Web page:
Another strike against FLO TV: It didn’t offer any local news, weather, and sports broadcasts, which are the three biggest drivers for mobile media consumption. To make matters worse, smart phones were already providing Web access to video content providers like Netflix and Hulu, not to mention Web podcasts of sports, news, and weather programming; all on a flat rate data plan that also included email access. That’s not a battle Qualcomm could hope to win.

Ironically, FLO viewership numbers surged with ESPN’s coverage of the 2010 World Cup as the obituary was first being drafted back in June. But it was a case of too little, too late.

Nice try, but no cigar.

Qualcomm’s plans for what’s left of FLO TV and its nationwide network of over one hundred channel 55 TV transmitters (and in some markets, channel 56) aren’t clear yet. But there doesn’t seem to be a lot of hand-wringing coming from the San Diego corporate headquarters.

That’s because Qualcomm acquired the UHF spectrum relatively inexpensively earlier this decade, and now feels that the channels are worth at least $2 billion today, based on current spectrum auction results.  So they can sell off their real estate and still pocket a nice piece of change for their efforts, which among other things included relocating (at Qualcomm’s expense) a few UHF TV stations broadcasting on channel 55 prior to the analog TV shut-down in June of 2009.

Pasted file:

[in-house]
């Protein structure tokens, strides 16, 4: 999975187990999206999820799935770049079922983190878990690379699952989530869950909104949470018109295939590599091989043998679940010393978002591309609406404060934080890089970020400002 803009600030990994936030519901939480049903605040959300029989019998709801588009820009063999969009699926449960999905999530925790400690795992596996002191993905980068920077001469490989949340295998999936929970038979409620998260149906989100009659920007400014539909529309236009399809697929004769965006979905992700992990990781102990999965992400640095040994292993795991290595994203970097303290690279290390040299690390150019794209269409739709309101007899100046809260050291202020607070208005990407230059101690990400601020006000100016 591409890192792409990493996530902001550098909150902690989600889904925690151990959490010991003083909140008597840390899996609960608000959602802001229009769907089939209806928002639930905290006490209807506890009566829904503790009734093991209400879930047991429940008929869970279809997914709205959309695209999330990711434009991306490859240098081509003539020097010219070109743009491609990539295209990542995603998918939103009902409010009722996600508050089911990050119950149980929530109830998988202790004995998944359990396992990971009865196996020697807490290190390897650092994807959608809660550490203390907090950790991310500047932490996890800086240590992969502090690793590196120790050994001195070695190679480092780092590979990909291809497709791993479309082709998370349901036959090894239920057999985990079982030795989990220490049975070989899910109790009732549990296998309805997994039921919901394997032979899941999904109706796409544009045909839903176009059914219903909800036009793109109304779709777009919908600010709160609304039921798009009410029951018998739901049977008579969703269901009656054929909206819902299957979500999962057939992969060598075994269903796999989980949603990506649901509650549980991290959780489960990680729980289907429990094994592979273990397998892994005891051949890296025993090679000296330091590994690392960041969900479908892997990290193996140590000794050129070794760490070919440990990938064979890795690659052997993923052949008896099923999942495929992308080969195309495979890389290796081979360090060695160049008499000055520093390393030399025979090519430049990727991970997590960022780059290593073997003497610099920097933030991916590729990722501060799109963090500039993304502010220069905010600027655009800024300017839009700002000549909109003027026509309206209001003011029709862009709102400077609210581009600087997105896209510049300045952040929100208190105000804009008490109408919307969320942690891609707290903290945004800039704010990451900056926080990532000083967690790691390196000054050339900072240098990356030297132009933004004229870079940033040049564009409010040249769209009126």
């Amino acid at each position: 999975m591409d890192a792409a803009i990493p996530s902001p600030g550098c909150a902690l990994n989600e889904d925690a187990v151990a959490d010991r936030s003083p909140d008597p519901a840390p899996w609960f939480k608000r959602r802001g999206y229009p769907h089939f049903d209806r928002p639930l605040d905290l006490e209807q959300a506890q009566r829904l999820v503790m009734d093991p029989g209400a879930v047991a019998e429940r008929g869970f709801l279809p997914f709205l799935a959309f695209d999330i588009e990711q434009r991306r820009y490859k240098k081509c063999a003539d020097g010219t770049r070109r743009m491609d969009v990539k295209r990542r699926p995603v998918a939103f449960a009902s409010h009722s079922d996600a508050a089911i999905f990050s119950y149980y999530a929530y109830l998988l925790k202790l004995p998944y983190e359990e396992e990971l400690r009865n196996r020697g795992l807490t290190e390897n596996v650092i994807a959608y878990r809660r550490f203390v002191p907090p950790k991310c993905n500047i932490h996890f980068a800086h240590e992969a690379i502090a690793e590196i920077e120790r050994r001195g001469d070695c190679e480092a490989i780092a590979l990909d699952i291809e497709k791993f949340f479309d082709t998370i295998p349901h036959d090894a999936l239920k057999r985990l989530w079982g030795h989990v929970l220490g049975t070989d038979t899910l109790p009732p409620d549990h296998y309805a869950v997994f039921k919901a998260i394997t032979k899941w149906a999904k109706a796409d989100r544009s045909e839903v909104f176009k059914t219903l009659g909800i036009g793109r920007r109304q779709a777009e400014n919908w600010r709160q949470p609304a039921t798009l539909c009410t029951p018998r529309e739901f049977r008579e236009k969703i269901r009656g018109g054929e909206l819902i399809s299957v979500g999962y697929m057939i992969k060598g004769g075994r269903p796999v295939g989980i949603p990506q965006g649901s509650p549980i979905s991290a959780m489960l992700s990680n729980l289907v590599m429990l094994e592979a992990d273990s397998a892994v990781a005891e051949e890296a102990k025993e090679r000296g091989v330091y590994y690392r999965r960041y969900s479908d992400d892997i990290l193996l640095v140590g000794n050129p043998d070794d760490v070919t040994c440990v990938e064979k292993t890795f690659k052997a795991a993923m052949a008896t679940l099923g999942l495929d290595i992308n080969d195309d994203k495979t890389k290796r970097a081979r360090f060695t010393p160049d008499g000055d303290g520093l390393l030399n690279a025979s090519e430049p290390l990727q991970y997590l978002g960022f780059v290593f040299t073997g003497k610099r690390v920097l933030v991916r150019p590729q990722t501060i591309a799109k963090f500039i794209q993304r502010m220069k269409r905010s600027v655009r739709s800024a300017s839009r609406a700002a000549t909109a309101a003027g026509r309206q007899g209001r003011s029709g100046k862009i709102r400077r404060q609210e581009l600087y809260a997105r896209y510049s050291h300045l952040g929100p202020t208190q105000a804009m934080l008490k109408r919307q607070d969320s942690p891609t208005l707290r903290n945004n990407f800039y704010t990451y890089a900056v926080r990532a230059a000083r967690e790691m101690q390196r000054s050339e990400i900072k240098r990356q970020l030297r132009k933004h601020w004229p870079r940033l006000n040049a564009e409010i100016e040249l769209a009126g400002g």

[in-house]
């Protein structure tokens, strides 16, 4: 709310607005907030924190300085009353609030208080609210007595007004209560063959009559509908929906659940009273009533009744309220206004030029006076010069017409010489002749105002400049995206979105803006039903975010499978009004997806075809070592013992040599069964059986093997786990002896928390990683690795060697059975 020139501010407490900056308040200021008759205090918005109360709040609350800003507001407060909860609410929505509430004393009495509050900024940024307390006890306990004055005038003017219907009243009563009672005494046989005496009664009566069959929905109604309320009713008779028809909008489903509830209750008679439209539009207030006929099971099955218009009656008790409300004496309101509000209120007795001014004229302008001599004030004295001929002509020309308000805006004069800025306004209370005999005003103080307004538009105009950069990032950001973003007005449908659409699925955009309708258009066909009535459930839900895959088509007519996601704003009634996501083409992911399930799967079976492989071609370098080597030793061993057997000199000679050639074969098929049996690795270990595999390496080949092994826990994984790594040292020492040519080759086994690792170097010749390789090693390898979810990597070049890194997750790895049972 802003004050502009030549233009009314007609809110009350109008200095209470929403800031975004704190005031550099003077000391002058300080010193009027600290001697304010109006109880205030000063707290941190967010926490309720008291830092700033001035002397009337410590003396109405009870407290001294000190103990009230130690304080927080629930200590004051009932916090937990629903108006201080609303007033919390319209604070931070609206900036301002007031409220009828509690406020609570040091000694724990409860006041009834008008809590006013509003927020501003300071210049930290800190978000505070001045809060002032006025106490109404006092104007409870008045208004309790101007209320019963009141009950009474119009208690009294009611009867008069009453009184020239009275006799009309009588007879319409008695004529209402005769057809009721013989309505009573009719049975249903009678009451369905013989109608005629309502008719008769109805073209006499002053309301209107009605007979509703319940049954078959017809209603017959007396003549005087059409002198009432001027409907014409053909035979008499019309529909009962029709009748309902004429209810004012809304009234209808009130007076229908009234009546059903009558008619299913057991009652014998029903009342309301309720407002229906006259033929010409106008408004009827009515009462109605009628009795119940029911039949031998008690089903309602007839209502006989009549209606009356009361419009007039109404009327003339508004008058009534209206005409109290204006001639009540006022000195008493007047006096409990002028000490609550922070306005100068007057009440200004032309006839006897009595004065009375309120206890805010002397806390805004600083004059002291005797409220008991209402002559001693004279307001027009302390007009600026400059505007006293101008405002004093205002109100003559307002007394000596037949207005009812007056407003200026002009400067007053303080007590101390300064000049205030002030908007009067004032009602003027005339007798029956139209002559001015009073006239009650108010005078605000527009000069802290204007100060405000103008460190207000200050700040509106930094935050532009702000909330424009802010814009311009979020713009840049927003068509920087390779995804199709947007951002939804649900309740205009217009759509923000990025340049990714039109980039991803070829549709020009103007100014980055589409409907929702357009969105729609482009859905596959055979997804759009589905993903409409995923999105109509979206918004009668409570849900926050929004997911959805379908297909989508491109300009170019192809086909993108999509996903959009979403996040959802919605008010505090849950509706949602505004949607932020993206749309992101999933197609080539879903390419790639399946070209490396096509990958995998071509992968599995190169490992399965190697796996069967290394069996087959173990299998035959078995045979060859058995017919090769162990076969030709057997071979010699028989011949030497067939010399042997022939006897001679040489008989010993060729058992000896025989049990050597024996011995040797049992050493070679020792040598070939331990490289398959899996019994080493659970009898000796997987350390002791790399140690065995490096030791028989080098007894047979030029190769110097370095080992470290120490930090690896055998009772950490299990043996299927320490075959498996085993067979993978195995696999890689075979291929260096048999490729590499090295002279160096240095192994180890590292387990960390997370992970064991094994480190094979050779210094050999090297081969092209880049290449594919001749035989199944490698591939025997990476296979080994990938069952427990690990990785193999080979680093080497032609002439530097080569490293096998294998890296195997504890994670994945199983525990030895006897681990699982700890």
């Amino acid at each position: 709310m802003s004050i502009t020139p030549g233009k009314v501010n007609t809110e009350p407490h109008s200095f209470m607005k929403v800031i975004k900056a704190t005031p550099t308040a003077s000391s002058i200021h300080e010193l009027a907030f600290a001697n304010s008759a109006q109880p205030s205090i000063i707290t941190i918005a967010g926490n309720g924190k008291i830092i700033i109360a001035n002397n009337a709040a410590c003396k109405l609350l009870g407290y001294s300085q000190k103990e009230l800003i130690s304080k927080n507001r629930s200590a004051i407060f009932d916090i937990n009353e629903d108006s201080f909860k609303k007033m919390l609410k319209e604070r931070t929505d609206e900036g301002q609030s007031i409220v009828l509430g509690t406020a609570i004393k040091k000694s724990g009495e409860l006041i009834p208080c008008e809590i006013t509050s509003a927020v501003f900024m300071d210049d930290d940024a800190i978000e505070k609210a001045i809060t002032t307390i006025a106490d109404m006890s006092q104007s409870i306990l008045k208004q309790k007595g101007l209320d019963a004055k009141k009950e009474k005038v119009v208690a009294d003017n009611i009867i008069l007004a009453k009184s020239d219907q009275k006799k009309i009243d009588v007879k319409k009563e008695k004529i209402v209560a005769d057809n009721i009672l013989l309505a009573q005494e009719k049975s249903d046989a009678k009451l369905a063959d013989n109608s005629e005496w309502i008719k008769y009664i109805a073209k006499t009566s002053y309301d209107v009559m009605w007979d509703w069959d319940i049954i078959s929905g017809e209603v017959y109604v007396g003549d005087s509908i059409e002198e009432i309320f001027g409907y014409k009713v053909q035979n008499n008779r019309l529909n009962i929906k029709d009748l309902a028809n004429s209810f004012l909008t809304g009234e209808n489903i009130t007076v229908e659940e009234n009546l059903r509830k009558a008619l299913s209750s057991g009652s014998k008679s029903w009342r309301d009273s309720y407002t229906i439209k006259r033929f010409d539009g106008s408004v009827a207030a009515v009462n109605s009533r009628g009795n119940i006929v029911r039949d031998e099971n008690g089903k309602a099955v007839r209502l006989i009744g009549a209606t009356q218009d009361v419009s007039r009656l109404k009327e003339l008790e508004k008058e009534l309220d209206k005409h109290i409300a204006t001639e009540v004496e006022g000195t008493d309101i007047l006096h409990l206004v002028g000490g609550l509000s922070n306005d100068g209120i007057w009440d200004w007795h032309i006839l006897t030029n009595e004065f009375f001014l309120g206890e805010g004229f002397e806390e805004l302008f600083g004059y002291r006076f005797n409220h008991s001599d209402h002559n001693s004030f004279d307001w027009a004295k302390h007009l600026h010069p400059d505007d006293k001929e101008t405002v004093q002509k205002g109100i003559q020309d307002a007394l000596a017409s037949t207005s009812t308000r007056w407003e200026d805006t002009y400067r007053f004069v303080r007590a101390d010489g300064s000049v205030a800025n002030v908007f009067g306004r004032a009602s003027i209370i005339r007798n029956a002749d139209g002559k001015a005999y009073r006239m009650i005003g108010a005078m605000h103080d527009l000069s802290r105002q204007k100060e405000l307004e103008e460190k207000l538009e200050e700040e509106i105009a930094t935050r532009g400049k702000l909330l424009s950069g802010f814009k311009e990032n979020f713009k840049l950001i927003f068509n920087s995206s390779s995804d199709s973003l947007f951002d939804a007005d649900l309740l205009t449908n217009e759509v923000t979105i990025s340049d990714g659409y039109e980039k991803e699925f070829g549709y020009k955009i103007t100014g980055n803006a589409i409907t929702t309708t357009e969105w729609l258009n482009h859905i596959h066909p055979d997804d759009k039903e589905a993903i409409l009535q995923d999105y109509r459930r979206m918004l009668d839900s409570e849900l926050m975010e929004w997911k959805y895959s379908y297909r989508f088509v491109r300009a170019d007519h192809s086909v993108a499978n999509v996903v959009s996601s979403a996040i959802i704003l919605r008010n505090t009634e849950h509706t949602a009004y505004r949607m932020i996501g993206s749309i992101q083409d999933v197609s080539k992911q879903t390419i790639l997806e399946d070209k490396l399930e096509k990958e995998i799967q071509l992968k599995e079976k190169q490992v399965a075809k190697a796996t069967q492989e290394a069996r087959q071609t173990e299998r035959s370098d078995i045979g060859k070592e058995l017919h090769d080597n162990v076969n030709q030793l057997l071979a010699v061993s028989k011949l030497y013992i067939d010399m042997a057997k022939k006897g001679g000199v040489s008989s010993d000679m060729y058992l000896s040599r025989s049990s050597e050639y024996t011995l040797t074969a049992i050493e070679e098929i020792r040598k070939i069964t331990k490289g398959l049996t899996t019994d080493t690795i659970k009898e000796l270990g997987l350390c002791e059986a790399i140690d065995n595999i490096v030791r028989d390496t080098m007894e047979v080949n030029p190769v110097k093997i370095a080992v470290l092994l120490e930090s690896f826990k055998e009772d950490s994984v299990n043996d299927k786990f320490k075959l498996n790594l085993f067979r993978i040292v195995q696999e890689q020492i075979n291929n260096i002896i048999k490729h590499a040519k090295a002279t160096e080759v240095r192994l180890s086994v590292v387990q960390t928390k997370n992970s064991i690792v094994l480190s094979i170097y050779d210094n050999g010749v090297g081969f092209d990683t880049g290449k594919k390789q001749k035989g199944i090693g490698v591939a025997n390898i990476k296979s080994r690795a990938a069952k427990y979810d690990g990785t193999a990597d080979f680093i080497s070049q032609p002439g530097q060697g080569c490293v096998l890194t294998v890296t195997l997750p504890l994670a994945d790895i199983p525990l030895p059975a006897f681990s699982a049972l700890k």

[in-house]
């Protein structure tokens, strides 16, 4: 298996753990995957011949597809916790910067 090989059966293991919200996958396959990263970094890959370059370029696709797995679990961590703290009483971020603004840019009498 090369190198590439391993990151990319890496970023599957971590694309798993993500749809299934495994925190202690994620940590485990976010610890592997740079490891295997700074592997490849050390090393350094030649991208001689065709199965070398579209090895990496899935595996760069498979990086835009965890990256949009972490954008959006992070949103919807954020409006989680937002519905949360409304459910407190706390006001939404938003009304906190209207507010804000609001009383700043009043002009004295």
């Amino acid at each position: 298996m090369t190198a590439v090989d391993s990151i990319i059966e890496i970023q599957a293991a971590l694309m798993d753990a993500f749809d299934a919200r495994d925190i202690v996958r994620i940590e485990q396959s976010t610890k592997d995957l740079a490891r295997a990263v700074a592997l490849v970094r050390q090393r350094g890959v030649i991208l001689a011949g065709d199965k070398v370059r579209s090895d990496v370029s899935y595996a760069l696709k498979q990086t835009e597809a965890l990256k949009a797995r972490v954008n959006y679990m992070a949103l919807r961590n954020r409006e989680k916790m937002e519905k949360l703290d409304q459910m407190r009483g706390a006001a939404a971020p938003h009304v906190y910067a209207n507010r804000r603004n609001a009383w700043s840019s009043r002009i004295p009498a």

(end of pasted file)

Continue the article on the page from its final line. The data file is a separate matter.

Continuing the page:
Is there a market for subscription-based mobile digital TV? It would appear not. And there’s no guarantee that the free MH services just getting off the ground will be sustainable, either.

But in a day and age of customers feeling they are being ‘nickel-and-dimed to death’ for cable and satellite TV, Internet access, cellular phone service, and landline telephone service, FLO TV never stood a chance.